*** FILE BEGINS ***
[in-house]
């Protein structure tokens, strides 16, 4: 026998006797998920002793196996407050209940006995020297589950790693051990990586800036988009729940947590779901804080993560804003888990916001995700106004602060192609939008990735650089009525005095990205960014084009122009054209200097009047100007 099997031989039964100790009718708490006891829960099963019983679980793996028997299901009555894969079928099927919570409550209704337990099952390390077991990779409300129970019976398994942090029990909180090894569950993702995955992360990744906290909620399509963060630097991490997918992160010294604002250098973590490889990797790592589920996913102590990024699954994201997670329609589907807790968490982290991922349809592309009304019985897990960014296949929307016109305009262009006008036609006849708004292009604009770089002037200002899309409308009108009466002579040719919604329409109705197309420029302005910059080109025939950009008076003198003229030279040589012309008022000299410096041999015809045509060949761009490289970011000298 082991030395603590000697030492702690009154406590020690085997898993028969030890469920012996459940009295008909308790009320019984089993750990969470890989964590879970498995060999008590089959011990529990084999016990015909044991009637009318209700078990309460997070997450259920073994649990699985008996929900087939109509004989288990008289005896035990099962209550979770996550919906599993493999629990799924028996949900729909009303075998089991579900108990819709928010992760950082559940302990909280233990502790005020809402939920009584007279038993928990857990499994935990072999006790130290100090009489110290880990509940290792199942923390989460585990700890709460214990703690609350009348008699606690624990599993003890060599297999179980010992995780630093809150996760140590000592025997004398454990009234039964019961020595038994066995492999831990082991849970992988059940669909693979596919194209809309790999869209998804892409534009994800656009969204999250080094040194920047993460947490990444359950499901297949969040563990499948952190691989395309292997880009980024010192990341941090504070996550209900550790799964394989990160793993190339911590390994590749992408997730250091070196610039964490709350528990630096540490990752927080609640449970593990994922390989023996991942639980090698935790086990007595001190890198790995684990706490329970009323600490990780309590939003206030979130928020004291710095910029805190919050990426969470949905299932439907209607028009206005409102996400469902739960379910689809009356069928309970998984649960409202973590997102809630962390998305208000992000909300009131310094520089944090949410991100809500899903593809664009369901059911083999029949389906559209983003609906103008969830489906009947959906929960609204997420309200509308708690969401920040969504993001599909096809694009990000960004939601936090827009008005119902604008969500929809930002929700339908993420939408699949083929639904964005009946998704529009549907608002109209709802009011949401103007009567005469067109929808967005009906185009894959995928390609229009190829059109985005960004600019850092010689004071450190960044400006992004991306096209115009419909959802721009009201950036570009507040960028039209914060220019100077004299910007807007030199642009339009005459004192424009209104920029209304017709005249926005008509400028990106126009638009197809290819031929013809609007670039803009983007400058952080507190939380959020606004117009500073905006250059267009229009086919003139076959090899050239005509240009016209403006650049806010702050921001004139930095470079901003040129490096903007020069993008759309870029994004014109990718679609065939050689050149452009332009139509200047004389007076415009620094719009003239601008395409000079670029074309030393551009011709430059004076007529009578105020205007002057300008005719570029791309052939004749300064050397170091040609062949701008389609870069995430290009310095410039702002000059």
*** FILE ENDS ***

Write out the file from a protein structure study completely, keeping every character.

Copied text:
[in-house]
């Protein structure tokens, strides 16, 4: 026998006797998920002793196996407050209940006995020297589950790693051990990586800036988009729940947590779901804080993560804003888990916001995700106004602060192609939008990735650089009525005095990205960014084009122009054209200097009047100007 099997031989039964100790009718708490006891829960099963019983679980793996028997299901009555894969079928099927919570409550209704337990099952390390077991990779409300129970019976398994942090029990909180090894569950993702995955992360990744906290909620399509963060630097991490997918992160010294604002250098973590490889990797790592589920996913102590990024699954994201997670329609589907807790968490982290991922349809592309009304019985897990960014296949929307016109305009262009006008036609006849708004292009604009770089002037200002899309409308009108009466002579040719919604329409109705197309420029302005910059080109025939950009008076003198003229030279040589012309008022000299410096041999015809045509060949761009490289970011000298 082991030395603590000697030492702690009154406590020690085997898993028969030890469920012996459940009295008909308790009320019984089993750990969470890989964590879970498995060999008590089959011990529990084999016990015909044991009637009318209700078990309460997070997450259920073994649990699985008996929900087939109509004989288990008289005896035990099962209550979770996550919906599993493999629990799924028996949900729909009303075998089991579900108990819709928010992760950082559940302990909280233990502790005020809402939920009584007279038993928990857990499994935990072999006790130290100090009489110290880990509940290792199942923390989460585990700890709460214990703690609350009348008699606690624990599993003890060599297999179980010992995780630093809150996760140590000592025997004398454990009234039964019961020595038994066995492999831990082991849970992988059940669909693979596919194209809309790999869209998804892409534009994800656009969204999250080094040194920047993460947490990444359950499901297949969040563990499948952190691989395309292997880009980024010192990341941090504070996550209900550790799964394989990160793993190339911590390994590749992408997730250091070196610039964490709350528990630096540490990752927080609640449970593990994922390989023996991942639980090698935790086990007595001190890198790995684990706490329970009323600490990780309590939003206030979130928020004291710095910029805190919050990426969470949905299932439907209607028009206005409102996400469902739960379910689809009356069928309970998984649960409202973590997102809630962390998305208000992000909300009131310094520089944090949410991100809500899903593809664009369901059911083999029949389906559209983003609906103008969830489906009947959906929960609204997420309200509308708690969401920040969504993001599909096809694009990000960004939601936090827009008005119902604008969500929809930002929700339908993420939408699949083929639904964005009946998704529009549907608002109209709802009011949401103007009567005469067109929808967005009906185009894959995928390609229009190829059109985005960004600019850092010689004071450190960044400006992004991306096209115009419909959802721009009201950036570009507040960028039209914060220019100077004299910007807007030199642009339009005459004192424009209104920029209304017709005249926005008509400028990106126009638009197809290819031929013809609007670039803009983007400058952080507190939380959020606004117009500073905006250059267009229009086919003139076959090899050239005509240009016209403006650049806010702050921001004139930095470079901003040129490096903007020069993008759309870029994004014109990718679609065939050689050149452009332009139509200047004389007076415009620094719009003239601008395409000079670029074309030393551009011709430059004076007529009578105020205007002057300008005719570029791309052939004749300064050397170091040609062949701008389609870069995430290009310095410039702002000059």